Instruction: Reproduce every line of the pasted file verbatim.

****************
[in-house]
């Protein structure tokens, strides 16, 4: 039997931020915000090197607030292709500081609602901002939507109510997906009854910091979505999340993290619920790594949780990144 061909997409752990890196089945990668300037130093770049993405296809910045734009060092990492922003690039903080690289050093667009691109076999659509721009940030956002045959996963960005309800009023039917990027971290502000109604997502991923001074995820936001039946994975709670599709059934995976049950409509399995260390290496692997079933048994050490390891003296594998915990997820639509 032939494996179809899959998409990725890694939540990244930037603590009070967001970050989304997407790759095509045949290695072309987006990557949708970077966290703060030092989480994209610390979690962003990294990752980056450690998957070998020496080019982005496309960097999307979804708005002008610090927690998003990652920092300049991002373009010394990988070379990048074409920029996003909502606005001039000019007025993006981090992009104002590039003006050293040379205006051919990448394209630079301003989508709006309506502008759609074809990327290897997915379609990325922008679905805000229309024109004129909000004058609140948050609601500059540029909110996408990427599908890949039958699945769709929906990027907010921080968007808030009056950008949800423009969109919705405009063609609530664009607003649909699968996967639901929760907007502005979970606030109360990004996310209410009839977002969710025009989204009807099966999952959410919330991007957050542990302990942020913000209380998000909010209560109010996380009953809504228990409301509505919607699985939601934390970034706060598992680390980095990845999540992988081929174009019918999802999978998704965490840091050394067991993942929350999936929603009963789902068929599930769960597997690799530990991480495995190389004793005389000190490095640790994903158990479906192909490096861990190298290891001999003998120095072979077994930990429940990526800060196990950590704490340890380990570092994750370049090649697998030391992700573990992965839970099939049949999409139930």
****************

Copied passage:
[in-house]
């Protein structure tokens, strides 16, 4: 039997931020915000090197607030292709500081609602901002939507109510997906009854910091979505999340993290619920790594949780990144 061909997409752990890196089945990668300037130093770049993405296809910045734009060092990492922003690039903080690289050093667009691109076999659509721009940030956002045959996963960005309800009023039917990027971290502000109604997502991923001074995820936001039946994975709670599709059934995976049950409509399995260390290496692997079933048994050490390891003296594998915990997820639509 032939494996179809899959998409990725890694939540990244930037603590009070967001970050989304997407790759095509045949290695072309987006990557949708970077966290703060030092989480994209610390979690962003990294990752980056450690998957070998020496080019982005496309960097999307979804708005002008610090927690998003990652920092300049991002373009010394990988070379990048074409920029996003909502606005001039000019007025993006981090992009104002590039003006050293040379205006051919990448394209630079301003989508709006309506502008759609074809990327290897997915379609990325922008679905805000229309024109004129909000004058609140948050609601500059540029909110996408990427599908890949039958699945769709929906990027907010921080968007808030009056950008949800423009969109919705405009063609609530664009607003649909699968996967639901929760907007502005979970606030109360990004996310209410009839977002969710025009989204009807099966999952959410919330991007957050542990302990942020913000209380998000909010209560109010996380009953809504228990409301509505919607699985939601934390970034706060598992680390980095990845999540992988081929174009019918999802999978998704965490840091050394067991993942929350999936929603009963789902068929599930769960597997690799530990991480495995190389004793005389000190490095640790994903158990479906192909490096861990190298290891001999003998120095072979077994930990429940990526800060196990950590704490340890380990570092994750370049090649697998030391992700573990992965839970099939049949999409139930």